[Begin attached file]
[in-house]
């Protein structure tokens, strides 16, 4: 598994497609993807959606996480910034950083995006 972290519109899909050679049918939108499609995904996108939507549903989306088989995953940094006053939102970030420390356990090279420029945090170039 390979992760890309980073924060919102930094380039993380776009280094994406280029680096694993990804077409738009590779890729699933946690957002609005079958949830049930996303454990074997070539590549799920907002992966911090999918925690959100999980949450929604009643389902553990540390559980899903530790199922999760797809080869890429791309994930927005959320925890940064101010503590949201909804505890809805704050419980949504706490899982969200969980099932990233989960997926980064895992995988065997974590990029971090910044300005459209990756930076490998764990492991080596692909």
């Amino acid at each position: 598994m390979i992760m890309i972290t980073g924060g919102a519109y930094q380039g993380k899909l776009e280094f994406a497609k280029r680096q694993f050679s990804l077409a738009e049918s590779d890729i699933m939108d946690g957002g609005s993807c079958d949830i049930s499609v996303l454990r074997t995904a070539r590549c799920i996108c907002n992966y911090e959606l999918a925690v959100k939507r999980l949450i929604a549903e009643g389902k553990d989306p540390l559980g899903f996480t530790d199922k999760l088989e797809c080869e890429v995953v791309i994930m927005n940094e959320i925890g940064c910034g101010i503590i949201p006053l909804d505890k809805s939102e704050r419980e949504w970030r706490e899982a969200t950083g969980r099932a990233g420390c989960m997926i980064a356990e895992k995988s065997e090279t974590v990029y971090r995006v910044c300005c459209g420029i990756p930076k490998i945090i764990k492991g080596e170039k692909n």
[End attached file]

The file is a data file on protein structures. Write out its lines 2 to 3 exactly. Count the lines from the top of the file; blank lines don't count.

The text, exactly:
């Protein structure tokens, strides 16, 4: 598994497609993807959606996480910034950083995006 972290519109899909050679049918939108499609995904996108939507549903989306088989995953940094006053939102970030420390356990090279420029945090170039 390979992760890309980073924060919102930094380039993380776009280094994406280029680096694993990804077409738009590779890729699933946690957002609005079958949830049930996303454990074997070539590549799920907002992966911090999918925690959100999980949450929604009643389902553990540390559980899903530790199922999760797809080869890429791309994930927005959320925890940064101010503590949201909804505890809805704050419980949504706490899982969200969980099932990233989960997926980064895992995988065997974590990029971090910044300005459209990756930076490998764990492991080596692909």
């Amino acid at each position: 598994m390979i992760m890309i972290t980073g924060g919102a519109y930094q380039g993380k899909l776009e280094f994406a497609k280029r680096q694993f050679s990804l077409a738009e049918s590779d890729i699933m939108d946690g957002g609005s993807c079958d949830i049930s499609v996303l454990r074997t995904a070539r590549c799920i996108c907002n992966y911090e959606l999918a925690v959100k939507r999980l949450i929604a549903e009643g389902k553990d989306p540390l559980g899903f996480t530790d199922k999760l088989e797809c080869e890429v995953v791309i994930m927005n940094e959320i925890g940064c910034g101010i503590i949201p006053l909804d505890k809805s939102e704050r419980e949504w970030r706490e899982a969200t950083g969980r099932a990233g420390c989960m997926i980064a356990e895992k995988s065997e090279t974590v990029y971090r995006v910044c300005c459209g420029i990756p930076k490998i945090i764990k492991g080596e170039k692909n």